Talking to Myself–and Talking Back to Myself!–When Depressed
What follows are snatches of verbal give-and-take I have had with myself in recent years, depicting the inner reality when despondency skews my thoughts and perspectives on life and daily experiences. Often these conversations with myself, representative of many others, are only in my mind, not voiced. Occasionally, when I’m alone, they’re audible.
You may read this and conclude that I’m throwing a colossal pity party. Or that I should be straitjacketed and led away to the funny farm. Or that I need multiple psychotherapy sessions weekly for the rest of my life. Especially since I’m in vocational Christian ministry, you may be offended to see that despair occasionally spawns coarse language when no one else is around (though such words are camouflaged in this post). Admittedly, I’m a mess.
Yet I’ll risk your condescension for the sake of giving a bird’s-eye view of what goes on inside some depressed people. Rest assured: I’m not alone as a Christian, or even as a Christian leader, who says these kind of things to himself.
I ask you to extend grace to me, and to focus more on the rebuttals I give, which show how faith and truth can have the last word.
My spirit is as dry as a bone jutting out of the desert sand. I can’t remember the last time I worshipped God, either alone or corporately, with exhilaration. It’s been quite a while since I felt His presence at all.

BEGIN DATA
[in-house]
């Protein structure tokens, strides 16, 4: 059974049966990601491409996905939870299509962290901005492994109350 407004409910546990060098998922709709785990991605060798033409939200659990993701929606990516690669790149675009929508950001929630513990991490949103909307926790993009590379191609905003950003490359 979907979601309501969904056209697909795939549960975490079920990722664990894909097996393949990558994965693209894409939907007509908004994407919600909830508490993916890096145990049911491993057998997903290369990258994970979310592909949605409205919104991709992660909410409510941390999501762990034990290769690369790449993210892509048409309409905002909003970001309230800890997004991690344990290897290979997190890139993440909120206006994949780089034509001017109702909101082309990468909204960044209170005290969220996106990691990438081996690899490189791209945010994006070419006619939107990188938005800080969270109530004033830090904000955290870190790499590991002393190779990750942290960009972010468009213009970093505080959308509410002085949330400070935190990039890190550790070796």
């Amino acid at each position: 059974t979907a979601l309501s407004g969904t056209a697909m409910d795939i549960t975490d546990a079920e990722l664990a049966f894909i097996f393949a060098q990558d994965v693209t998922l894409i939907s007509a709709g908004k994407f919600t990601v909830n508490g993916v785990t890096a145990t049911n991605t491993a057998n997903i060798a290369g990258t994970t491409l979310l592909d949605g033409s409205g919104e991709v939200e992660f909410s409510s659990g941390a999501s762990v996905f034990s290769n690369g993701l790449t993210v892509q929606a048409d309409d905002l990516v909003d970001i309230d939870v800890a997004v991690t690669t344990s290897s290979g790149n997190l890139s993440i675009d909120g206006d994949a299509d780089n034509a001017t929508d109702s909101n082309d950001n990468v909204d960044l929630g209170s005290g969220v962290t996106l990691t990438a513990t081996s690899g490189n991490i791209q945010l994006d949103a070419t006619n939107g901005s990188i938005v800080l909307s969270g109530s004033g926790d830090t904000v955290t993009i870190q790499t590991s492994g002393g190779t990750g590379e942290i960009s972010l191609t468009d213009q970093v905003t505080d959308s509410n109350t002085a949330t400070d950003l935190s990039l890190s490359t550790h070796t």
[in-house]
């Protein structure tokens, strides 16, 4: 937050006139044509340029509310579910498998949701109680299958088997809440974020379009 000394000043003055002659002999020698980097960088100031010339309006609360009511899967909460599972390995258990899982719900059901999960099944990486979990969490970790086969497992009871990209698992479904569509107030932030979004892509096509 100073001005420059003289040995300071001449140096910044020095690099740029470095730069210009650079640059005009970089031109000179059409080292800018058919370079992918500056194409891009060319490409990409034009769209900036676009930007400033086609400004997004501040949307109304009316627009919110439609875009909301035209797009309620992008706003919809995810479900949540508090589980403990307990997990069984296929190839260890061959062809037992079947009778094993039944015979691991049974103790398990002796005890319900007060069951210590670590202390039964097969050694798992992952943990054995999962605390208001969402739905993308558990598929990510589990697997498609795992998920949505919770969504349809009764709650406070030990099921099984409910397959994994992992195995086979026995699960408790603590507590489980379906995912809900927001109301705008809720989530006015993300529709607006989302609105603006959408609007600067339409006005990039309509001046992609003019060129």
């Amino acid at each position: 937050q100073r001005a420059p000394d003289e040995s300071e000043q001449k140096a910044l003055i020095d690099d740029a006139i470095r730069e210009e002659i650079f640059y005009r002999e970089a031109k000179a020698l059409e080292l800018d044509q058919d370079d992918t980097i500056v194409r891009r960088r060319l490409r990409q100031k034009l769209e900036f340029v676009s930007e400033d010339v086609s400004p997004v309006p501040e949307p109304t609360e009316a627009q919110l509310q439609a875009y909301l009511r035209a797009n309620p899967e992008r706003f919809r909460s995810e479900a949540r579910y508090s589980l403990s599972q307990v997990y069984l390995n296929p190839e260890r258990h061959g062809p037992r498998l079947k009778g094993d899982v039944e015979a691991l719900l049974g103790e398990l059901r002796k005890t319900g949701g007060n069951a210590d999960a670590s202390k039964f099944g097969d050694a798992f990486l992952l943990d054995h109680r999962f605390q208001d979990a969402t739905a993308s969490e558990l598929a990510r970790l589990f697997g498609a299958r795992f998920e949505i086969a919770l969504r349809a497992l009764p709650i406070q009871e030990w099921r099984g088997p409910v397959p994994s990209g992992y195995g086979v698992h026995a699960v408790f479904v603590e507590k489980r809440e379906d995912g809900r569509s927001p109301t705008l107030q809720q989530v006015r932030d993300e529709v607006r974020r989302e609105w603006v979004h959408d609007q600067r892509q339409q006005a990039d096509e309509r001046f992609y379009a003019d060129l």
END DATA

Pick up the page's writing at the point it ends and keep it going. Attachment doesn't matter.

Terry, you’ve been through this before. If you look back, you’ll realize that the barrenness doesn’t last forever. You’ll recall how God eventually returned your joy, and a more buoyant spirit later described you.
Learn from your past pilgrimage. These dark episodes come and go.
Remember the time five years ago when a barren time ended in a church worship service? The choir and soloist sang “The Anchor Holds,” with lyrics about God’s sustenance through storms. The Holy Spirit used that song to massage your heart.
You stood and raised your hands, tears streaming down your face. You were 63 years old, but that’s the first time you ever stood alone and raised your arms in praise during a worship service. And you weren’t consciously drawing attention to yourself. You were drawing attention to the One who has often anchored you during the harshest of storms.
Don’t believe the lie that says things will never get better. Cling to promises such as Psalm 30:5: “His anger is but for a moment, His favor for a lifetime. Weeping may last for the night, but a shout of joy comes in the morning.”